The government needs to arrive at a decisive plan to revive the MSME sector. However, it may not be an easy task as it will take time for the situation to get anywhere near normalcy. Working capital will continue to be the mainframe of the sector, and any shortage at it will challenge its survival. Having said that, the allocation of a contingency fund for the MSME sector is the need of the hour, whereas, businesses need to rework on their budgetary requirements and restructure accordingly to keep functioning.
The post-pandemic world will experience a dearth of capital and will require financial institutions to lend a helping hand to the MSME sector. The government will need to enable a comprehensive ecosystem for the MSMEs to get back on track and start conducting business.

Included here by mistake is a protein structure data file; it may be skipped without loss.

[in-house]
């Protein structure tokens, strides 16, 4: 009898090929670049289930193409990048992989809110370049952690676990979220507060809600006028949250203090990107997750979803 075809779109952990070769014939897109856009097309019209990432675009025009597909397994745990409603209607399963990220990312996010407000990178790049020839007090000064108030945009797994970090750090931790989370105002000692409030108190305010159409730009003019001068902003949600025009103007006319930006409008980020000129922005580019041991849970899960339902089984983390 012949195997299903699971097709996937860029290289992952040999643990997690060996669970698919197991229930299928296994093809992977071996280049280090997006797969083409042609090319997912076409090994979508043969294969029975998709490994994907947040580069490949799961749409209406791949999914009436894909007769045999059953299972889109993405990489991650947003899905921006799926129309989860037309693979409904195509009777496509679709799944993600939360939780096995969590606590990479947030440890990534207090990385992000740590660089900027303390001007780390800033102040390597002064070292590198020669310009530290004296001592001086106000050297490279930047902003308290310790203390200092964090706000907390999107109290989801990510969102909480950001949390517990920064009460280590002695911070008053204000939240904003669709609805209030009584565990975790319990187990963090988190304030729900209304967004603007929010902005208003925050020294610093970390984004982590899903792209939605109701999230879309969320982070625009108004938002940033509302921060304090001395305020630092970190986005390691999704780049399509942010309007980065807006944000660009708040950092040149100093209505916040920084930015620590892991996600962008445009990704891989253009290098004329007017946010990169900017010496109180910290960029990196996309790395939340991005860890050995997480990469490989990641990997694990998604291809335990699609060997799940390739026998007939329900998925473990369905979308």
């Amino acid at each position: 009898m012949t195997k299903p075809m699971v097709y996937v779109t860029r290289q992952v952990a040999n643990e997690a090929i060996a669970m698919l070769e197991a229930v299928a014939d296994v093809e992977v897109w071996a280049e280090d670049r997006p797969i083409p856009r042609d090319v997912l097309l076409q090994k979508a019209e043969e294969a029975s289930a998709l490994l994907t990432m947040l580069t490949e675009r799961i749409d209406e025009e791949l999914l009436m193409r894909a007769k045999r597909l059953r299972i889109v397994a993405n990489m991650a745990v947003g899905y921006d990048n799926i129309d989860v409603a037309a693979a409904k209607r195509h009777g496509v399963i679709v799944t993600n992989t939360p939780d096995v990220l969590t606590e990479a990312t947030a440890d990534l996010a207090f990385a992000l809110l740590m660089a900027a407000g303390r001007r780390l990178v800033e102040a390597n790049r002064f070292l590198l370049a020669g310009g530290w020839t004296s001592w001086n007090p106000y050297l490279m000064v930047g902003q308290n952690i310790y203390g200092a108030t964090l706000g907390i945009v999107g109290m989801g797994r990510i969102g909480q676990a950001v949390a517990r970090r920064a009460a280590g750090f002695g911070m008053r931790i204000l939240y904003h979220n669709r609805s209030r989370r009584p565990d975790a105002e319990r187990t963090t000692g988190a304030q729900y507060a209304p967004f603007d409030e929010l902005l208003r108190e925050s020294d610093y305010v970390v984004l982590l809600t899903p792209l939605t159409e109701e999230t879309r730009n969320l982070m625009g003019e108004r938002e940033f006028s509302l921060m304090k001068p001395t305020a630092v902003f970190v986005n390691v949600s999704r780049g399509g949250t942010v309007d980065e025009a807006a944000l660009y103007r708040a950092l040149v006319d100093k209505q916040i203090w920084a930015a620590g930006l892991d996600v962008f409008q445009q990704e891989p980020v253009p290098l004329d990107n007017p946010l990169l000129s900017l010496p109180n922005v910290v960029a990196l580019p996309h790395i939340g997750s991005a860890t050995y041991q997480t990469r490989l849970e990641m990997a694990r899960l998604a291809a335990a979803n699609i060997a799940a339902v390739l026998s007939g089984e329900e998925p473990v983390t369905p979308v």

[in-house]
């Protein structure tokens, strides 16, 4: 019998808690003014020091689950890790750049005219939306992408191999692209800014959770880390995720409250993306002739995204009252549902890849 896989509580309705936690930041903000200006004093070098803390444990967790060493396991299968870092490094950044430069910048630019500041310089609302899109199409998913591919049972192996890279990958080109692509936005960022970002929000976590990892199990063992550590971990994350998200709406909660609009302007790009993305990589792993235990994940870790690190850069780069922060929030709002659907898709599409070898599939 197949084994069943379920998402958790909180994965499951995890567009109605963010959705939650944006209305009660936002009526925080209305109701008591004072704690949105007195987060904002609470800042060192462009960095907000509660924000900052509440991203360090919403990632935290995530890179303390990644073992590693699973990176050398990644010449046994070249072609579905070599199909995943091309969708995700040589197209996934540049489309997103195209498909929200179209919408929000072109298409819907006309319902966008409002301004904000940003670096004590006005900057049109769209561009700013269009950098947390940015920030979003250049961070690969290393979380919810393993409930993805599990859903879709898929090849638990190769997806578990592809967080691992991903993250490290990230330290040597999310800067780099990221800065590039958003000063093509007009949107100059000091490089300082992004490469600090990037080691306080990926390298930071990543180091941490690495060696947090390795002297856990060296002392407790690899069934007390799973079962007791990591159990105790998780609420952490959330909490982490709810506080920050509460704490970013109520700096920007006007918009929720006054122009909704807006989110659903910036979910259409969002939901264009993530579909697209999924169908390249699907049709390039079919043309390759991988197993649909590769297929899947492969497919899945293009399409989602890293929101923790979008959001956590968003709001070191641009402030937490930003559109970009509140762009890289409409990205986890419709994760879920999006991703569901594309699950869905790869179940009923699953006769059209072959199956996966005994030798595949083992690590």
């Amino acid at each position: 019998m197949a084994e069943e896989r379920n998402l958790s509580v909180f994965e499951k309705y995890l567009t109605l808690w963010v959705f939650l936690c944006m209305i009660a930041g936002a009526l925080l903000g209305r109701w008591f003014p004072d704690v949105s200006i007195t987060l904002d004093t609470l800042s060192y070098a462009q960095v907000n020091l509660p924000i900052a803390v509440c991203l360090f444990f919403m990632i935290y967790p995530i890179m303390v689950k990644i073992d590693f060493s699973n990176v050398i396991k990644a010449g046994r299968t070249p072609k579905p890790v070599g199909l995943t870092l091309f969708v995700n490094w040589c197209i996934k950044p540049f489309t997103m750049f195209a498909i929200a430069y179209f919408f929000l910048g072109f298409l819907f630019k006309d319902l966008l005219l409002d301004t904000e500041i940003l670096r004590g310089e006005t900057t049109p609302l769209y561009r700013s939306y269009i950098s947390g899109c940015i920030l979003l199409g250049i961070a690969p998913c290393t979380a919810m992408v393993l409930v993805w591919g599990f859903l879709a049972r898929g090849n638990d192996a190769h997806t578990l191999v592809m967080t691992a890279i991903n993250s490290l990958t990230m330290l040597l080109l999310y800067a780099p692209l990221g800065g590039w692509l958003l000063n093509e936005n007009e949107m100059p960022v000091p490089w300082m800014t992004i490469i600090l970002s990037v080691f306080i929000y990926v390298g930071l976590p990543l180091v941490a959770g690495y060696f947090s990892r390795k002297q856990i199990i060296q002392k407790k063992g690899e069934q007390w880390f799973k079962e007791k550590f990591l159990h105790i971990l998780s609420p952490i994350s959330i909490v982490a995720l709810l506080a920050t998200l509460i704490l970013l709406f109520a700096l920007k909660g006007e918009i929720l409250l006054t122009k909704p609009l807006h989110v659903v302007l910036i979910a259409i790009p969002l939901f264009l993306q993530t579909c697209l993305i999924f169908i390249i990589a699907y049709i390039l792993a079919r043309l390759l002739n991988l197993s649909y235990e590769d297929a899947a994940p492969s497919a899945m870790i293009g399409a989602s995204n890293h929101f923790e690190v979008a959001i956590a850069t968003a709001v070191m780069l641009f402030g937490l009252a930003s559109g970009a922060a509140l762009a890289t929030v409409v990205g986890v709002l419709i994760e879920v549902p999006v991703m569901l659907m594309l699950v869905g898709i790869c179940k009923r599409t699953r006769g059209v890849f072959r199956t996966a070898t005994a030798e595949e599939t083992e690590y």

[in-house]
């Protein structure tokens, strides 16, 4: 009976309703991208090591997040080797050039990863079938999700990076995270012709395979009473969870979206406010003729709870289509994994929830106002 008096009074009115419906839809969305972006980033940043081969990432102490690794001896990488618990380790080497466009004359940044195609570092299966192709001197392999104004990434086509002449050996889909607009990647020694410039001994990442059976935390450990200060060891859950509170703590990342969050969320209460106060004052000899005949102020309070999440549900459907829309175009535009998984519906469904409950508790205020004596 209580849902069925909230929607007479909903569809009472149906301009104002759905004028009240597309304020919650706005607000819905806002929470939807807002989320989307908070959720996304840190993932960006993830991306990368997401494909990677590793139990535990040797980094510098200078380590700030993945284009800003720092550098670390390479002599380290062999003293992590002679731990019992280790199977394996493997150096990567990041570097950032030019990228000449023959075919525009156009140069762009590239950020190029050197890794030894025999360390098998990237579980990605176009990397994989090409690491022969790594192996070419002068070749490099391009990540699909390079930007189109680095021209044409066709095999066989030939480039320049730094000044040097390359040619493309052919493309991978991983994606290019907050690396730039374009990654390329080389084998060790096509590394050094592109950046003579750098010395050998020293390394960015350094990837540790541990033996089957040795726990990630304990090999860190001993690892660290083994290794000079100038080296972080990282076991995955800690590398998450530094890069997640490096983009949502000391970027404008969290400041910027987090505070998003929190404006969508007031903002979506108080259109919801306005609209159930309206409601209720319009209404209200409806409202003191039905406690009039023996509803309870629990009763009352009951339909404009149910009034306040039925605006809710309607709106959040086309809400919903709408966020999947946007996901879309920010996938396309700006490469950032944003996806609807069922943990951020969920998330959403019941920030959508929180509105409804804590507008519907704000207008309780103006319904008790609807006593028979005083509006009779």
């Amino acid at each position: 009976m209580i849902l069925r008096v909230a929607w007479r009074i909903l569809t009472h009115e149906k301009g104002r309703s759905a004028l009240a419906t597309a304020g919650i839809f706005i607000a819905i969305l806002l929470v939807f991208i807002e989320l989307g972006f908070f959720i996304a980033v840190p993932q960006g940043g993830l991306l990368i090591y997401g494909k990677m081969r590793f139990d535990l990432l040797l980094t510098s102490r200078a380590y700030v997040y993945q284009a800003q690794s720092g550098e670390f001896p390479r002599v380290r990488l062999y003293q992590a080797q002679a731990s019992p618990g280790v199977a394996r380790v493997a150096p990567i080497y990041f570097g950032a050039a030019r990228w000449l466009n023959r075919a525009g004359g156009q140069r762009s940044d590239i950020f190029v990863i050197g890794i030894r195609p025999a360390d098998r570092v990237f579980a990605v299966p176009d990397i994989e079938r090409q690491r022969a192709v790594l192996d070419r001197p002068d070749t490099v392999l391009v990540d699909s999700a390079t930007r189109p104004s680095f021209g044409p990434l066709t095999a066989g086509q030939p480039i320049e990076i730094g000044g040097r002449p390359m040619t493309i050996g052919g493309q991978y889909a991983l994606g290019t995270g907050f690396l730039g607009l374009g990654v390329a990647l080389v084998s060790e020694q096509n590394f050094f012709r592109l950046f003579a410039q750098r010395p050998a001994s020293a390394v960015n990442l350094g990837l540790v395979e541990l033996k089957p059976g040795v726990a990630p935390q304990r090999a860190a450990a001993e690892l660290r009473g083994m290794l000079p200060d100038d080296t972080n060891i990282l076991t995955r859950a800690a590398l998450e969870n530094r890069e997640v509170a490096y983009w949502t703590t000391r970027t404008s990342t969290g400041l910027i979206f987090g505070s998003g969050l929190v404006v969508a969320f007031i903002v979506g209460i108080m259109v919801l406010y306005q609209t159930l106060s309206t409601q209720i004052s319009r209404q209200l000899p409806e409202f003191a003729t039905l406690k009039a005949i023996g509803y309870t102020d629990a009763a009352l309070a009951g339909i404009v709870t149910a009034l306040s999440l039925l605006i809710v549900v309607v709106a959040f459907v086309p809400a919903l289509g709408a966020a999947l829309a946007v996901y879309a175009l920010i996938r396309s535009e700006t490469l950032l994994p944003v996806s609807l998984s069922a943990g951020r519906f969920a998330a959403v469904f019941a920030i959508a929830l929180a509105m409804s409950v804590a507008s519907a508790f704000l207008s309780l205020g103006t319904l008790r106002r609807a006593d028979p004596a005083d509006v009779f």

Considering the current situation, the need of the hour is the allocation of a robust fiscal package to revive the confidence of the MSME sector and thereby initiate economic recovery. It is also important that the financial relief not just provide temporary relief by infusing short-term liquidity, rather address medium to long term requirements. It is critical for the government to introduce a policy framework, keeping various scenarios in mind, and foster a holistic approach toward building the MSMEs resilience to the pandemic outbreak, as once the pandemic fades out, the nation will require its growth engine to start building the economy.